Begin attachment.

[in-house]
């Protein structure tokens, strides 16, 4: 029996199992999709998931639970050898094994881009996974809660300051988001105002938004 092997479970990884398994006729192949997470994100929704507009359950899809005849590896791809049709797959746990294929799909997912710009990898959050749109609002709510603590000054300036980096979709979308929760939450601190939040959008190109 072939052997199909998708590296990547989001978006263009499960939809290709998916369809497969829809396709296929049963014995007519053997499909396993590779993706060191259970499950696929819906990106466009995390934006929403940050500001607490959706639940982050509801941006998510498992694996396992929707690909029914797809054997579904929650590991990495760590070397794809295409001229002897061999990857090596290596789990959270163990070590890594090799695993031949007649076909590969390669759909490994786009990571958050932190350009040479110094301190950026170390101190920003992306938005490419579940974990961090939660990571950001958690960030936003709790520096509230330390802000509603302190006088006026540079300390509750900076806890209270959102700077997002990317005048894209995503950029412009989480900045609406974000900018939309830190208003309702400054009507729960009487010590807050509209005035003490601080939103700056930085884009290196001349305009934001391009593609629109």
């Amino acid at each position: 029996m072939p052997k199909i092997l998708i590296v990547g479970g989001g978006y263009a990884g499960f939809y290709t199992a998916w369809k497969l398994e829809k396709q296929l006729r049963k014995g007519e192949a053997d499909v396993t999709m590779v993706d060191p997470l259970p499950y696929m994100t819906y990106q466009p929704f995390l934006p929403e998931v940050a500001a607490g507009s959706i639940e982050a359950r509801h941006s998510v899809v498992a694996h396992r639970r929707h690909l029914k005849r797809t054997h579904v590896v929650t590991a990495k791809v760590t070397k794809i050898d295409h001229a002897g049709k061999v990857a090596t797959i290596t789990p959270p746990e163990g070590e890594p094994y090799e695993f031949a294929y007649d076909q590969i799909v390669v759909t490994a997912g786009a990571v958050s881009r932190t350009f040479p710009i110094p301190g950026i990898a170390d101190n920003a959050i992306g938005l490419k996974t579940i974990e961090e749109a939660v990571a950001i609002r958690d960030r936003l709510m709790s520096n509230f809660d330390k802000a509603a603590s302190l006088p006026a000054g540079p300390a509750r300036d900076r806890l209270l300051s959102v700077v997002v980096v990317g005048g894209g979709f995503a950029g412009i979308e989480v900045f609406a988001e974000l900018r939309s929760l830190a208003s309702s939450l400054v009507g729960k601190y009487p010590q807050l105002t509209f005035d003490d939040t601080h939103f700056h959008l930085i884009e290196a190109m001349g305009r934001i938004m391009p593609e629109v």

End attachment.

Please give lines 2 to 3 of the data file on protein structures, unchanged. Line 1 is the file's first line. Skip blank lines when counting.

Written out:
């Protein structure tokens, strides 16, 4: 029996199992999709998931639970050898094994881009996974809660300051988001105002938004 092997479970990884398994006729192949997470994100929704507009359950899809005849590896791809049709797959746990294929799909997912710009990898959050749109609002709510603590000054300036980096979709979308929760939450601190939040959008190109 072939052997199909998708590296990547989001978006263009499960939809290709998916369809497969829809396709296929049963014995007519053997499909396993590779993706060191259970499950696929819906990106466009995390934006929403940050500001607490959706639940982050509801941006998510498992694996396992929707690909029914797809054997579904929650590991990495760590070397794809295409001229002897061999990857090596290596789990959270163990070590890594090799695993031949007649076909590969390669759909490994786009990571958050932190350009040479110094301190950026170390101190920003992306938005490419579940974990961090939660990571950001958690960030936003709790520096509230330390802000509603302190006088006026540079300390509750900076806890209270959102700077997002990317005048894209995503950029412009989480900045609406974000900018939309830190208003309702400054009507729960009487010590807050509209005035003490601080939103700056930085884009290196001349305009934001391009593609629109």
């Amino acid at each position: 029996m072939p052997k199909i092997l998708i590296v990547g479970g989001g978006y263009a990884g499960f939809y290709t199992a998916w369809k497969l398994e829809k396709q296929l006729r049963k014995g007519e192949a053997d499909v396993t999709m590779v993706d060191p997470l259970p499950y696929m994100t819906y990106q466009p929704f995390l934006p929403e998931v940050a500001a607490g507009s959706i639940e982050a359950r509801h941006s998510v899809v498992a694996h396992r639970r929707h690909l029914k005849r797809t054997h579904v590896v929650t590991a990495k791809v760590t070397k794809i050898d295409h001229a002897g049709k061999v990857a090596t797959i290596t789990p959270p746990e163990g070590e890594p094994y090799e695993f031949a294929y007649d076909q590969i799909v390669v759909t490994a997912g786009a990571v958050s881009r932190t350009f040479p710009i110094p301190g950026i990898a170390d101190n920003a959050i992306g938005l490419k996974t579940i974990e961090e749109a939660v990571a950001i609002r958690d960030r936003l709510m709790s520096n509230f809660d330390k802000a509603a603590s302190l006088p006026a000054g540079p300390a509750r300036d900076r806890l209270l300051s959102v700077v997002v980096v990317g005048g894209g979709f995503a950029g412009i979308e989480v900045f609406a988001e974000l900018r939309s929760l830190a208003s309702s939450l400054v009507g729960k601190y009487p010590q807050l105002t509209f005035d003490d939040t601080h939103f700056h959008l930085i884009e290196a190109m001349g305009r934001i938004m391009p593609e629109v």